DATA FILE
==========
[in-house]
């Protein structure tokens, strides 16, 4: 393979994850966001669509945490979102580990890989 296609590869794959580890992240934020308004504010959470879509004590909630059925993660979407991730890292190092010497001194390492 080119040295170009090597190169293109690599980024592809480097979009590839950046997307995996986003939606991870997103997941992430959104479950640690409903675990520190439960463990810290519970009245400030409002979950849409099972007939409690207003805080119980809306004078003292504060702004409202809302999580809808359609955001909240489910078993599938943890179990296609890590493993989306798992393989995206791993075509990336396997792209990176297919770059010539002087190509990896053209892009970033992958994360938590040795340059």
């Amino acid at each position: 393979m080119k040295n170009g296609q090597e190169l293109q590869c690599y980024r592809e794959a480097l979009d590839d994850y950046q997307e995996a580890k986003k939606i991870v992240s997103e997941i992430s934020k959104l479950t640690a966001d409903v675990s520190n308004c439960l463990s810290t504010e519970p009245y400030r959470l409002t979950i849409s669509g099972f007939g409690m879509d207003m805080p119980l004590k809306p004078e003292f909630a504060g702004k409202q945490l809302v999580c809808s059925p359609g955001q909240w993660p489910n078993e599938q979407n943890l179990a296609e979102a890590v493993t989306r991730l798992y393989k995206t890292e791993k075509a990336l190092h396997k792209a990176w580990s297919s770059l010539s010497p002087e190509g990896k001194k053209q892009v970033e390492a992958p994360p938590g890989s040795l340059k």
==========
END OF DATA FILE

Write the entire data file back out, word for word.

[in-house]
């Protein structure tokens, strides 16, 4: 393979994850966001669509945490979102580990890989 296609590869794959580890992240934020308004504010959470879509004590909630059925993660979407991730890292190092010497001194390492 080119040295170009090597190169293109690599980024592809480097979009590839950046997307995996986003939606991870997103997941992430959104479950640690409903675990520190439960463990810290519970009245400030409002979950849409099972007939409690207003805080119980809306004078003292504060702004409202809302999580809808359609955001909240489910078993599938943890179990296609890590493993989306798992393989995206791993075509990336396997792209990176297919770059010539002087190509990896053209892009970033992958994360938590040795340059």
């Amino acid at each position: 393979m080119k040295n170009g296609q090597e190169l293109q590869c690599y980024r592809e794959a480097l979009d590839d994850y950046q997307e995996a580890k986003k939606i991870v992240s997103e997941i992430s934020k959104l479950t640690a966001d409903v675990s520190n308004c439960l463990s810290t504010e519970p009245y400030r959470l409002t979950i849409s669509g099972f007939g409690m879509d207003m805080p119980l004590k809306p004078e003292f909630a504060g702004k409202q945490l809302v999580c809808s059925p359609g955001q909240w993660p489910n078993e599938q979407n943890l179990a296609e979102a890590v493993t989306r991730l798992y393989k995206t890292e791993k075509a990336l190092h396997k792209a990176w580990s297919s770059l010539s010497p002087e190509g990896k001194k053209q892009v970033e390492a992958p994360p938590g890989s040795l340059k």